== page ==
- Sports where the risks outweigh the benefits; the nature of these activities make them dangerous even for those without hemophilia; these are mainly full contact sports including: football, boxing, hockey, lacrosse, rugby, and wrestling
If An Injury Occurs
- The best way to avoid injury is to make appropriate activity choices; to wear all the necessary safety equipment when participating in sports; and to be educated to appreciate the early signs and symptoms of a bleeding episode
- If an injury occurs, the key approach is RICE: rest, ice, compression and concentrate, and elevation
- Children should not resume sports activities until an active bleed has resolved
- Children need to learn the early signs and symptoms of bleeding episodes, and must be taught to report a suspected bleed immediately, in order to receive treatment promptly
- Numerous bleeds that occur as the result of participating in a particular sport may signal the end of participation in that sport - keeping accurate diaries of bleeding episodes will help determine any connections between physical activity and bleeding episodes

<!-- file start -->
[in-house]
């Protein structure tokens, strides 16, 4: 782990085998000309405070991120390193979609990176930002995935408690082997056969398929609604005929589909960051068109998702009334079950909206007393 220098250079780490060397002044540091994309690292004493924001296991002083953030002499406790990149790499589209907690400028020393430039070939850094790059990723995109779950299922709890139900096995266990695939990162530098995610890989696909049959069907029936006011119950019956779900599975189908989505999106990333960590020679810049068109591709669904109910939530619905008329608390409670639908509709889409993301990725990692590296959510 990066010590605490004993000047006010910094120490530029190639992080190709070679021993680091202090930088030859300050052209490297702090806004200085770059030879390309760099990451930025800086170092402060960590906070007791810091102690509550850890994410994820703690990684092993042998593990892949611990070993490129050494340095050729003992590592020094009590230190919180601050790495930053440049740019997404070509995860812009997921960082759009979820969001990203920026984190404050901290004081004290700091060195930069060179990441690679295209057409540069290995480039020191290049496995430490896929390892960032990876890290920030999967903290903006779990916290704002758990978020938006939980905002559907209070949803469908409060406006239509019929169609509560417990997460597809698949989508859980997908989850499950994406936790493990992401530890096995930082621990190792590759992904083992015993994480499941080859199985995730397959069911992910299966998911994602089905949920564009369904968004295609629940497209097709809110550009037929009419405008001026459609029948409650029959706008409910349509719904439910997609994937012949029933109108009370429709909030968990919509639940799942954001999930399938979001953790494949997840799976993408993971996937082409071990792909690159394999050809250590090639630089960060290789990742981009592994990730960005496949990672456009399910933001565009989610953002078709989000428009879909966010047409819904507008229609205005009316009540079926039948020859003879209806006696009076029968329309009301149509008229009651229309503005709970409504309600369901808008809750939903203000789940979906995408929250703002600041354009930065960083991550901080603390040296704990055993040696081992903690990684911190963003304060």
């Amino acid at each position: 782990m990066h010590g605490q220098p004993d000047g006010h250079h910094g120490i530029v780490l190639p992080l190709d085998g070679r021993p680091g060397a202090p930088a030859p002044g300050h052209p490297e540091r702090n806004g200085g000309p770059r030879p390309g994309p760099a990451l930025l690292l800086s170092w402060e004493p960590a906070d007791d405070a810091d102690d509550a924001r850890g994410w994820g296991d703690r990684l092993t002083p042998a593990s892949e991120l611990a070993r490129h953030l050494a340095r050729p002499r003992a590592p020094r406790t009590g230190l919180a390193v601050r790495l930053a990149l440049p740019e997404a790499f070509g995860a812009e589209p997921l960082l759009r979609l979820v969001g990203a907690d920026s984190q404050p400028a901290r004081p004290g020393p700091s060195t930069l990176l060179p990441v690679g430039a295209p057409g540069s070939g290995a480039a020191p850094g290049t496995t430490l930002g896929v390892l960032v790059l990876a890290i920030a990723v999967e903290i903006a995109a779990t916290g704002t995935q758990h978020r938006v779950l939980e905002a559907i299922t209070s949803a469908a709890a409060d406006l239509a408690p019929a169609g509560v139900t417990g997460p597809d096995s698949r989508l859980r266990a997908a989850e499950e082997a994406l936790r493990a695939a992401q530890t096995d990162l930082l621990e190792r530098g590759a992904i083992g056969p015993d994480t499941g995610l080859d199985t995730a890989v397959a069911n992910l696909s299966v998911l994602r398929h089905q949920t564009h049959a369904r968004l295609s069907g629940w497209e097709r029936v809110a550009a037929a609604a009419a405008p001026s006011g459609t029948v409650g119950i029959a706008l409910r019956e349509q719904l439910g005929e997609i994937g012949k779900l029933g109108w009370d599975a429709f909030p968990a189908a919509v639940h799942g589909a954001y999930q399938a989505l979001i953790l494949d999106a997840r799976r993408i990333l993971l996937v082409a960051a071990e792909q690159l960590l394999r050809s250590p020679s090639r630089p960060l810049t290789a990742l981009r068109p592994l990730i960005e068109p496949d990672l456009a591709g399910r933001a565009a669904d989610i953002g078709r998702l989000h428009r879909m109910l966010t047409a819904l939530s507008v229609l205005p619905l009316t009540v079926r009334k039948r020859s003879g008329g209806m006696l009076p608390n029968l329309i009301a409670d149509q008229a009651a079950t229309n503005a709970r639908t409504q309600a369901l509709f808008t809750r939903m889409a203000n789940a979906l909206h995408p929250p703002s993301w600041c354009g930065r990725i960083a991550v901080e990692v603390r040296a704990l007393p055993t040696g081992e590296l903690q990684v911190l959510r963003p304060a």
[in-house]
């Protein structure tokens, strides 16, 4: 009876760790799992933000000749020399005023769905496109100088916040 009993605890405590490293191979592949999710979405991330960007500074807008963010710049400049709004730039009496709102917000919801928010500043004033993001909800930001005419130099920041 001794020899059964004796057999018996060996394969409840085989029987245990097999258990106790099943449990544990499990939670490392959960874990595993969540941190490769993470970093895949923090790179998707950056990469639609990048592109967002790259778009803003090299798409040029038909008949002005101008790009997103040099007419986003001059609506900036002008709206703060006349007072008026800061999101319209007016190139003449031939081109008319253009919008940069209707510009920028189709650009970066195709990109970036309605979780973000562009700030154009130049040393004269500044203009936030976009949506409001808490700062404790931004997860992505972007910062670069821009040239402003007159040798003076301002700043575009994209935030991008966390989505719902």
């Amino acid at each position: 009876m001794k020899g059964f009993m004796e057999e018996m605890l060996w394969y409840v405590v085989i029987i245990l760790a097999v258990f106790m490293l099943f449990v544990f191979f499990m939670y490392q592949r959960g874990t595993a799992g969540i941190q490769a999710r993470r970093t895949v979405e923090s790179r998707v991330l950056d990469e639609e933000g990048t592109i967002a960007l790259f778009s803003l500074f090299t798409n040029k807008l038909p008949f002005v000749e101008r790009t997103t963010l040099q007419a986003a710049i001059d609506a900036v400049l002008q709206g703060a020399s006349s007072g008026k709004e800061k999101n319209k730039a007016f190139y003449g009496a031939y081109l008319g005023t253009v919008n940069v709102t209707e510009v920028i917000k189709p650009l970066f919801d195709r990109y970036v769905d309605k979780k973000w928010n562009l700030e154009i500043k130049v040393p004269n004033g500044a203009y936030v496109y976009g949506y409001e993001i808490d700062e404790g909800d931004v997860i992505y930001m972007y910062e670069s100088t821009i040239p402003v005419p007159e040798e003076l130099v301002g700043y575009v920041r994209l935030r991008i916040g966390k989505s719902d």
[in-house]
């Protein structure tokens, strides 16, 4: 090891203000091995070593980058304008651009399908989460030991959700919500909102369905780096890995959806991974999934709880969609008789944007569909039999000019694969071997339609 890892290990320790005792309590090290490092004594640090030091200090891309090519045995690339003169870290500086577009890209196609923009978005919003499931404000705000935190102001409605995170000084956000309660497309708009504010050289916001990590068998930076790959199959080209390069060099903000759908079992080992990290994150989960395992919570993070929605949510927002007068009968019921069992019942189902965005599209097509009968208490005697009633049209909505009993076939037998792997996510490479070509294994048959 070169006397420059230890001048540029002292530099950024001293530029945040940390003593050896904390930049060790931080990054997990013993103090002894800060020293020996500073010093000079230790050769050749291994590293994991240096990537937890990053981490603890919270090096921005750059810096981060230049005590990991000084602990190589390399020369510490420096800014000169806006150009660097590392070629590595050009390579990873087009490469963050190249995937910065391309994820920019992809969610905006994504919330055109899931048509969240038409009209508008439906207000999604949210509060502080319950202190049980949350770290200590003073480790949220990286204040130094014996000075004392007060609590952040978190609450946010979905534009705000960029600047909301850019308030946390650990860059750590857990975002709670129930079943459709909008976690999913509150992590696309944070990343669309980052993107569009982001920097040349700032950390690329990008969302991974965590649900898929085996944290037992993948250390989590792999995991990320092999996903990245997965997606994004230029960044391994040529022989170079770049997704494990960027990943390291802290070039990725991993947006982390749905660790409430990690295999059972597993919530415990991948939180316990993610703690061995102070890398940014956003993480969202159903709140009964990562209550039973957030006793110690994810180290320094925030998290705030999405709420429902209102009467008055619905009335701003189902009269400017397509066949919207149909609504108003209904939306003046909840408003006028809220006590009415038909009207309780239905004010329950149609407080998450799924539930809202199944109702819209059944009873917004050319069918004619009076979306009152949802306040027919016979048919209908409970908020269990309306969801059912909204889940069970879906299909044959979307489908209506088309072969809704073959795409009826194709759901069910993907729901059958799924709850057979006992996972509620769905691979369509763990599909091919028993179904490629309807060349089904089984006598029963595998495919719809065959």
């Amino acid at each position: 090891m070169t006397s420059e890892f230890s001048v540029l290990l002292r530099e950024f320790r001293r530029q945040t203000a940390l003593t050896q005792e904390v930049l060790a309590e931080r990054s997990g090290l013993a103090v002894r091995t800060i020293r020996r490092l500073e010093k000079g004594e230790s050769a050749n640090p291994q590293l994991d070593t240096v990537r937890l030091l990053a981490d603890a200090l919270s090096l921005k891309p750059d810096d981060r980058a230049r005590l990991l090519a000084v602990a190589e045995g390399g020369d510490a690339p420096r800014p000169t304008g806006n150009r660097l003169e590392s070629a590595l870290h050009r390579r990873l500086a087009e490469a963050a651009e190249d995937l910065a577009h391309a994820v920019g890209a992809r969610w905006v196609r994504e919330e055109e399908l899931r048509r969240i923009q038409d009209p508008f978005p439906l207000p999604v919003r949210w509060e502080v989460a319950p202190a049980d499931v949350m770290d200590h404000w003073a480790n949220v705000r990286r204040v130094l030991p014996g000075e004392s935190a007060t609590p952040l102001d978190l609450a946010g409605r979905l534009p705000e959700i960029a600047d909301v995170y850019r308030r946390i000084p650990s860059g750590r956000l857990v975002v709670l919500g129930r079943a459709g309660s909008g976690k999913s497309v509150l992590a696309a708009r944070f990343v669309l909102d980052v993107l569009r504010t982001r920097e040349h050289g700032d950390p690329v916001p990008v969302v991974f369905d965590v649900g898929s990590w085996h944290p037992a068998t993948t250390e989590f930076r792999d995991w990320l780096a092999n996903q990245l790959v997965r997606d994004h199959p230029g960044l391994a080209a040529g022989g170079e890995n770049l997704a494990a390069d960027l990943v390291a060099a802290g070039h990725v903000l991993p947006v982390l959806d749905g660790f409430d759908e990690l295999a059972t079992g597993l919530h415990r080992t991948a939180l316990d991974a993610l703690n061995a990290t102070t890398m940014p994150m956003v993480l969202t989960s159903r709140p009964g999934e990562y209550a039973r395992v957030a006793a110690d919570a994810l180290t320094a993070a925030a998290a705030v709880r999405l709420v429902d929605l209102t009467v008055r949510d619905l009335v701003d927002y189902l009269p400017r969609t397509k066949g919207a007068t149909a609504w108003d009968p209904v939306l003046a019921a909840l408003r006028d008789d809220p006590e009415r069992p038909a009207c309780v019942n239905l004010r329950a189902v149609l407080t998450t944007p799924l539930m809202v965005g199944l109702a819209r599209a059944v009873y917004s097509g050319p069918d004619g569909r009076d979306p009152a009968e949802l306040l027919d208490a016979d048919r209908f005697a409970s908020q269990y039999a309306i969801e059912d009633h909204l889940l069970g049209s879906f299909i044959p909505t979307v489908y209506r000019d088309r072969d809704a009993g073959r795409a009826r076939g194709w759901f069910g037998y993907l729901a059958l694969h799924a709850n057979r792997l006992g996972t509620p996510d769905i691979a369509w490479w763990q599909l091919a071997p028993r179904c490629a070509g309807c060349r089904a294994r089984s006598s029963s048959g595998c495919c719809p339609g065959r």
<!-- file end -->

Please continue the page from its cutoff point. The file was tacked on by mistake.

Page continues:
- Prophylactic factor infusion prior to activity may allow for continued participation in a particular sport – this is an individual decision which involves analyzing the benefits and risks of the activity
- Keep in mind that there is a wide array of physical activities to choose from – always feel free to discuss options with the members of the comprehensive care team
Mary Jane Steele, BScPT
Bleeding Disorders Program